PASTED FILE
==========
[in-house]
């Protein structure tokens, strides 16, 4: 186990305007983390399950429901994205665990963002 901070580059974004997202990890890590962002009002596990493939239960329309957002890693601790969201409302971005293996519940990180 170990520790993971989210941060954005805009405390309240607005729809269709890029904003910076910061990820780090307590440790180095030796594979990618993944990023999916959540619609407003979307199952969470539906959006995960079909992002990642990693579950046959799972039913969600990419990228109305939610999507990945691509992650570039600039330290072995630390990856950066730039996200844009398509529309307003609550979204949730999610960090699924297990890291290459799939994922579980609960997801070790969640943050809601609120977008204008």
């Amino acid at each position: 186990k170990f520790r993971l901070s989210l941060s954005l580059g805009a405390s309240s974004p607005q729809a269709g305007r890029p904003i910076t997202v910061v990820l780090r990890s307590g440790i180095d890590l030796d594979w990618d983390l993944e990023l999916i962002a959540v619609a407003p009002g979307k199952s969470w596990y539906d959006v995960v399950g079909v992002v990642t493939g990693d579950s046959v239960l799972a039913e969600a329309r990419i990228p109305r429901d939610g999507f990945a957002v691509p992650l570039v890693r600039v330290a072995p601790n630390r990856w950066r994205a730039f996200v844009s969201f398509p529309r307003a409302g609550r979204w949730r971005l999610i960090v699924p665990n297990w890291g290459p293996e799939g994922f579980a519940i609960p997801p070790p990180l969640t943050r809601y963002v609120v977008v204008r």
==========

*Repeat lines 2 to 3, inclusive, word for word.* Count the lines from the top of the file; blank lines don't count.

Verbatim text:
């Protein structure tokens, strides 16, 4: 186990305007983390399950429901994205665990963002 901070580059974004997202990890890590962002009002596990493939239960329309957002890693601790969201409302971005293996519940990180 170990520790993971989210941060954005805009405390309240607005729809269709890029904003910076910061990820780090307590440790180095030796594979990618993944990023999916959540619609407003979307199952969470539906959006995960079909992002990642990693579950046959799972039913969600990419990228109305939610999507990945691509992650570039600039330290072995630390990856950066730039996200844009398509529309307003609550979204949730999610960090699924297990890291290459799939994922579980609960997801070790969640943050809601609120977008204008």
């Amino acid at each position: 186990k170990f520790r993971l901070s989210l941060s954005l580059g805009a405390s309240s974004p607005q729809a269709g305007r890029p904003i910076t997202v910061v990820l780090r990890s307590g440790i180095d890590l030796d594979w990618d983390l993944e990023l999916i962002a959540v619609a407003p009002g979307k199952s969470w596990y539906d959006v995960v399950g079909v992002v990642t493939g990693d579950s046959v239960l799972a039913e969600a329309r990419i990228p109305r429901d939610g999507f990945a957002v691509p992650l570039v890693r600039v330290a072995p601790n630390r990856w950066r994205a730039f996200v844009s969201f398509p529309r307003a409302g609550r979204w949730r971005l999610i960090v699924p665990n297990w890291g290459p293996e799939g994922f579980a519940i609960p997801p070790p990180l969640t943050r809601y963002v609120v977008v204008r």